The Brooks Range Mojave is unique in our Parka review in that it is the only product that features hydrophobic down — a new technology. Brooks Range has used a DownTek hydrophobic coating on the 800+ fill power down in the Mojave, meaning that the down insulation is less susceptible to the de-lofting normally caused by water and moisture. The Mojave also features box-baffles in the chest, and a lightweight Pertex Quantum outer fabric. All together the Brooks Range Mojave is a well-rounded, warm for its weight light down parka, complete with cutting edge technology.
While the lab test videos of hydrophobic down coatings are pretty incredible, we are still trying to determine the real-world significance of hydrophobic down. Put simply — How big of a game changer is it? At this point we are still testing and observing, but one thing is clear: hydrophobic coatings do increase the water resistance of your down insulation, but they in no way make your down garment equivalent to a synthetic insulated garment when it comes to retaining warmth in truly wet weather. As more and more manufacturers release products featuring hydrophobic down coatings we will know not only more about hydrophobic down as a feature of down garments, but also the differences between the various hydrophobic technologies. Both Mountain Hardwear and Patagonia are releasing much anticipated products in the their Spring 2013 lines that use hydrophobic down technologies Stay tuned for our findings.
Brooks Range Mojave ReviewPrice: $299 List Pros: Very light for its warmth, hydrophobic down technology, box-baffled chest, insulated zipper flap, fleece-lined pockets.
Cons: Women may dislike unisex fit.
Total Weight: 453.5oz/16oz
Down Fill Power: 800
Manufacturer: Brooks Range
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Our Analysis and Test Results
Despite being very light weight, the Brooks Range Mojave is quite warm. There are 9.0 oz. of 800+ fill power DownTek treated down (medium) in the Mojave. 9.0 oz. is a slightly higher fill weight compared to the other lightweight parkas in this review. Additionally, the Mojave is the only lightweight parka we reviewed to have box-baffles. The Mojave is not, however, fully box-baffled, according to Brooks Range, it simply features a "baffled chest construction," and uses more common sewn-through construction methods elsewhere. As the specs show, the Mojave has an amazing fill-weight to total-weight ratio. In other words, it offers an excellent amount of warmth for its weight. It remains, however, a light parka. The cut of the Mojave is short, similar to the other light parkas we reviewed here like the Rab Infinity and the Feathered Friends Hooded Helios but a touch longer. The short cut of these parkas saves a lot of weight, but it also means they tend to be less warm than the longer cut parkas that offer more coverage. The Mojave is no exception here. The hood on the Mojave, like on the Rab Infinity and the Feathered Friends Hooded Helios is also much less protective relative to heavier parkas.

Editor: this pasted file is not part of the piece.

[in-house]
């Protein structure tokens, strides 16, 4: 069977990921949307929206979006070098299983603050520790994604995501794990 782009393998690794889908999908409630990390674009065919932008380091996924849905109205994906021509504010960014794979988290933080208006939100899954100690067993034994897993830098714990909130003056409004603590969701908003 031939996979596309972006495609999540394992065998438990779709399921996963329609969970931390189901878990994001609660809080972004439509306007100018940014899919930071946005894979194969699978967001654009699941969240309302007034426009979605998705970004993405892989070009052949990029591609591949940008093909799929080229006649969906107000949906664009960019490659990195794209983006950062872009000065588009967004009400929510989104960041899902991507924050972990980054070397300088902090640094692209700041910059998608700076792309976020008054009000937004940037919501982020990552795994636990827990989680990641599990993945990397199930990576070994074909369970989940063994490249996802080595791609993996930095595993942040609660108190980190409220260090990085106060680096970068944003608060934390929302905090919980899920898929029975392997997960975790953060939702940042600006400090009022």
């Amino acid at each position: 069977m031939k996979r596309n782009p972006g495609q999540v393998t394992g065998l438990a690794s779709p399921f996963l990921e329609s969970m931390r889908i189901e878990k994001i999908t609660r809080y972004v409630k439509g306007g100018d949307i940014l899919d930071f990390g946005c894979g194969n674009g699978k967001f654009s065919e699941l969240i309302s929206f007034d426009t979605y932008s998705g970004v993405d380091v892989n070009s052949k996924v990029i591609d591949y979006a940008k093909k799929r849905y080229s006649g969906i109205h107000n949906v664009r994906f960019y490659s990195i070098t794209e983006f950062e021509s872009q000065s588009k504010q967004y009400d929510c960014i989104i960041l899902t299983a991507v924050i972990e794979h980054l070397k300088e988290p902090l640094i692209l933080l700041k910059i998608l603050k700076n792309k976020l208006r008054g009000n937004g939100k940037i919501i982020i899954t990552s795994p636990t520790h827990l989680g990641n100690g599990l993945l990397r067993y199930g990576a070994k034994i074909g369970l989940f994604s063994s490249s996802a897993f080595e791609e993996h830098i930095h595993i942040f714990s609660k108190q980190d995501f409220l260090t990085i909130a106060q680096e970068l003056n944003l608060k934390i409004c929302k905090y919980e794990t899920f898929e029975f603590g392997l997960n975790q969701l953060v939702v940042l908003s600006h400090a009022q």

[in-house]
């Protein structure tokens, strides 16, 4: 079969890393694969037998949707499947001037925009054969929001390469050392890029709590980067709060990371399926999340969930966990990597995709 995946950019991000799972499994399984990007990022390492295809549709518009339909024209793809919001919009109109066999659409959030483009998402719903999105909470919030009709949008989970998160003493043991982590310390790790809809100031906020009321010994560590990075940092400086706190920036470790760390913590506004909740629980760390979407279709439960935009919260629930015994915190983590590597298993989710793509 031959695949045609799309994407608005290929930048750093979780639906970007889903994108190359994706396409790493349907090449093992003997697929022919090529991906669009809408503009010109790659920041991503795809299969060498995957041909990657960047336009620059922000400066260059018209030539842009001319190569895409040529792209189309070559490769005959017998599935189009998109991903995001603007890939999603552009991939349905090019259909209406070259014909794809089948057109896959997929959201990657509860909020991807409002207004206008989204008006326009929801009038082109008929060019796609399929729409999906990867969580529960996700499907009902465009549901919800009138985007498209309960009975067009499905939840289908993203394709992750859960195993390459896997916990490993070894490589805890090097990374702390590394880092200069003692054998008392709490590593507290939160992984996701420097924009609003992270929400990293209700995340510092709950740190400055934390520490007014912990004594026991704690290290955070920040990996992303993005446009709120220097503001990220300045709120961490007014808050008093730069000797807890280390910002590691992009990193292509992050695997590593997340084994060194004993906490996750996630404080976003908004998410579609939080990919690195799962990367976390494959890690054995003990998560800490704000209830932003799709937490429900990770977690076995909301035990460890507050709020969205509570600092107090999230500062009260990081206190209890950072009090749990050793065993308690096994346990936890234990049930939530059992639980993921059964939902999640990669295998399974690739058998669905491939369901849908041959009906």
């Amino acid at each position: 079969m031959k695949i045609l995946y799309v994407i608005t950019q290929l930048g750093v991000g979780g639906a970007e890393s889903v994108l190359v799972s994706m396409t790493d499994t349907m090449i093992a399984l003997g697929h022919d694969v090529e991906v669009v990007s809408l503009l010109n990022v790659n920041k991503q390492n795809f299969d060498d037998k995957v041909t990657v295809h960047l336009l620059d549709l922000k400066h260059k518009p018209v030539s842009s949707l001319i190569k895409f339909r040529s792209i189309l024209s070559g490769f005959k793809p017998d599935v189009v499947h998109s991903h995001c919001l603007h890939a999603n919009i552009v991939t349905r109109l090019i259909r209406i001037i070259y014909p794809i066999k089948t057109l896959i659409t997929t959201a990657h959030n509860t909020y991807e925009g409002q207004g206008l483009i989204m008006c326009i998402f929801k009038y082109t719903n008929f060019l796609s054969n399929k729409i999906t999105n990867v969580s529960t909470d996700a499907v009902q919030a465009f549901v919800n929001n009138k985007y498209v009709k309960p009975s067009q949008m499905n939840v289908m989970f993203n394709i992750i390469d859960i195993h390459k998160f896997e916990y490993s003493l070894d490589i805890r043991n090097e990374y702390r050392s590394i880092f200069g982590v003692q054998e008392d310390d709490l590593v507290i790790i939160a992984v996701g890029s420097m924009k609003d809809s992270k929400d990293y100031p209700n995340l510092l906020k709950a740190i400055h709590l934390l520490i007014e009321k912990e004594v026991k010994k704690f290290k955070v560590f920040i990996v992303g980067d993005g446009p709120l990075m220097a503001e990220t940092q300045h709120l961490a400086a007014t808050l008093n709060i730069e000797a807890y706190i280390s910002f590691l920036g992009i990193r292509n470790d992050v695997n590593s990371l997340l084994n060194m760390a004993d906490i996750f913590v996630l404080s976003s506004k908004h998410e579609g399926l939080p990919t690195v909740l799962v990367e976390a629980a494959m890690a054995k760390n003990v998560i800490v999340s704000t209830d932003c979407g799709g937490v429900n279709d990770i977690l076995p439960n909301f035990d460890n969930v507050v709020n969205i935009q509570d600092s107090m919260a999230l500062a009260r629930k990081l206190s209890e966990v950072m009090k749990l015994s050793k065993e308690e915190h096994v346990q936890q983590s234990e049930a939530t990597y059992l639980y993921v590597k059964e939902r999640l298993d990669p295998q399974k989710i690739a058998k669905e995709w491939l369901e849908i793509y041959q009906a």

Weight and Compactness
As mentioned above, the big draw here is the warmth-to-weight ratio. At 16 oz. (medium) of total weight, the Mojave is among the lightest down parkas we tested. When compared to the Rab Infinity and the Feathered Friends Hooded Helios, the two other lightest parkas we tested, the Mojave is slightly warmer. Brooks Range has used very light Pertex Quantum fabrics on the Mojave as well, and these contribute to making it a very compact and light down parka. As we mentioned above under warmth, the Mojave saves some weight in the standard ways light parkas do. The Mojave has somewhat of a short cut, and a hood design that leaves your face naked to the elements.